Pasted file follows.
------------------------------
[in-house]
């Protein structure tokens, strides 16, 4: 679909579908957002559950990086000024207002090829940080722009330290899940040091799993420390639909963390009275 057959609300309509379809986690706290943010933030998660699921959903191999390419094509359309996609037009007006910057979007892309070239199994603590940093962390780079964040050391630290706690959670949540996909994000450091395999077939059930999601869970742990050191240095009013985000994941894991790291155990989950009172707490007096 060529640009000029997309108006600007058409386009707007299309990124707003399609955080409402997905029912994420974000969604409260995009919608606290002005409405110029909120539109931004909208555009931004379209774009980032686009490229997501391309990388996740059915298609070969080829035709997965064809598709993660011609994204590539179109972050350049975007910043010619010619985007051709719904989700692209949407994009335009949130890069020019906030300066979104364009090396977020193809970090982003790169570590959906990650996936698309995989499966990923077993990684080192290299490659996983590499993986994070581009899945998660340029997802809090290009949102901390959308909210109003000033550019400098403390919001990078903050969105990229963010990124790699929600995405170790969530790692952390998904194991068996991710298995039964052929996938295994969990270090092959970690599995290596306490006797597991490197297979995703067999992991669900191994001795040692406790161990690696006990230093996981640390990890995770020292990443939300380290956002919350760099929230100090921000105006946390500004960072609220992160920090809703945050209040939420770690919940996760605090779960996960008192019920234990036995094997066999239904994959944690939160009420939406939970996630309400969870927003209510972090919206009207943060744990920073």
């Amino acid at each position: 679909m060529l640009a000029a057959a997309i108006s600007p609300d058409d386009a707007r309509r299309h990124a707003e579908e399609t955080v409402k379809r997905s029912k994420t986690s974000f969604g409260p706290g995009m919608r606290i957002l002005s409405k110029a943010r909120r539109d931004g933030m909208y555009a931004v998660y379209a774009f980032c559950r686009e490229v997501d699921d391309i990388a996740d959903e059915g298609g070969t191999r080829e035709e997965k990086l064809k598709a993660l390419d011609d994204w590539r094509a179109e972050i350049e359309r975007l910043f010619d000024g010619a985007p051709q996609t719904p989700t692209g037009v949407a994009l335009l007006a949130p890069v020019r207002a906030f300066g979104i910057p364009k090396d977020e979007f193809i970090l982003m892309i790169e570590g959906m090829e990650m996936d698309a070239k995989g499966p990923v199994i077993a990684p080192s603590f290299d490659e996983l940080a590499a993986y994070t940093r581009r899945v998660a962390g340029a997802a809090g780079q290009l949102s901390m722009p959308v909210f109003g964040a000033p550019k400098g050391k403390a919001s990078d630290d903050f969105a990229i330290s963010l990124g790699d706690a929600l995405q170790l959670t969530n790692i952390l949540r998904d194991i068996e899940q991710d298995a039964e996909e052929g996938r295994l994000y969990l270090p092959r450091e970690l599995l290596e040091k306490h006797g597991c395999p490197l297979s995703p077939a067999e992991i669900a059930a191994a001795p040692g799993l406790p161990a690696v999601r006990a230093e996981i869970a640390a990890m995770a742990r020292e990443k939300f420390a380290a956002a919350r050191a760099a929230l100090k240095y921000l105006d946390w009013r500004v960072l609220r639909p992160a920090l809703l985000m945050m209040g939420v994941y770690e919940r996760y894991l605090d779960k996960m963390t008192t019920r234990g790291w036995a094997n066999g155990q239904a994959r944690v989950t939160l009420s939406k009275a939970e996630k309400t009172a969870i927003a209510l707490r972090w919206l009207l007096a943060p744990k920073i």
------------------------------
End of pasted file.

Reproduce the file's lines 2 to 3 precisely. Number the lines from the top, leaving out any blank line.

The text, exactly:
């Protein structure tokens, strides 16, 4: 679909579908957002559950990086000024207002090829940080722009330290899940040091799993420390639909963390009275 057959609300309509379809986690706290943010933030998660699921959903191999390419094509359309996609037009007006910057979007892309070239199994603590940093962390780079964040050391630290706690959670949540996909994000450091395999077939059930999601869970742990050191240095009013985000994941894991790291155990989950009172707490007096 060529640009000029997309108006600007058409386009707007299309990124707003399609955080409402997905029912994420974000969604409260995009919608606290002005409405110029909120539109931004909208555009931004379209774009980032686009490229997501391309990388996740059915298609070969080829035709997965064809598709993660011609994204590539179109972050350049975007910043010619010619985007051709719904989700692209949407994009335009949130890069020019906030300066979104364009090396977020193809970090982003790169570590959906990650996936698309995989499966990923077993990684080192290299490659996983590499993986994070581009899945998660340029997802809090290009949102901390959308909210109003000033550019400098403390919001990078903050969105990229963010990124790699929600995405170790969530790692952390998904194991068996991710298995039964052929996938295994969990270090092959970690599995290596306490006797597991490197297979995703067999992991669900191994001795040692406790161990690696006990230093996981640390990890995770020292990443939300380290956002919350760099929230100090921000105006946390500004960072609220992160920090809703945050209040939420770690919940996760605090779960996960008192019920234990036995094997066999239904994959944690939160009420939406939970996630309400969870927003209510972090919206009207943060744990920073």
């Amino acid at each position: 679909m060529l640009a000029a057959a997309i108006s600007p609300d058409d386009a707007r309509r299309h990124a707003e579908e399609t955080v409402k379809r997905s029912k994420t986690s974000f969604g409260p706290g995009m919608r606290i957002l002005s409405k110029a943010r909120r539109d931004g933030m909208y555009a931004v998660y379209a774009f980032c559950r686009e490229v997501d699921d391309i990388a996740d959903e059915g298609g070969t191999r080829e035709e997965k990086l064809k598709a993660l390419d011609d994204w590539r094509a179109e972050i350049e359309r975007l910043f010619d000024g010619a985007p051709q996609t719904p989700t692209g037009v949407a994009l335009l007006a949130p890069v020019r207002a906030f300066g979104i910057p364009k090396d977020e979007f193809i970090l982003m892309i790169e570590g959906m090829e990650m996936d698309a070239k995989g499966p990923v199994i077993a990684p080192s603590f290299d490659e996983l940080a590499a993986y994070t940093r581009r899945v998660a962390g340029a997802a809090g780079q290009l949102s901390m722009p959308v909210f109003g964040a000033p550019k400098g050391k403390a919001s990078d630290d903050f969105a990229i330290s963010l990124g790699d706690a929600l995405q170790l959670t969530n790692i952390l949540r998904d194991i068996e899940q991710d298995a039964e996909e052929g996938r295994l994000y969990l270090p092959r450091e970690l599995l290596e040091k306490h006797g597991c395999p490197l297979s995703p077939a067999e992991i669900a059930a191994a001795p040692g799993l406790p161990a690696v999601r006990a230093e996981i869970a640390a990890m995770a742990r020292e990443k939300f420390a380290a956002a919350r050191a760099a929230l100090k240095y921000l105006d946390w009013r500004v960072l609220r639909p992160a920090l809703l985000m945050m209040g939420v994941y770690e919940r996760y894991l605090d779960k996960m963390t008192t019920r234990g790291w036995a094997n066999g155990q239904a994959r944690v989950t939160l009420s939406k009275a939970e996630k309400t009172a969870i927003a209510l707490r972090w919206l009207l007096a943060p744990k920073i």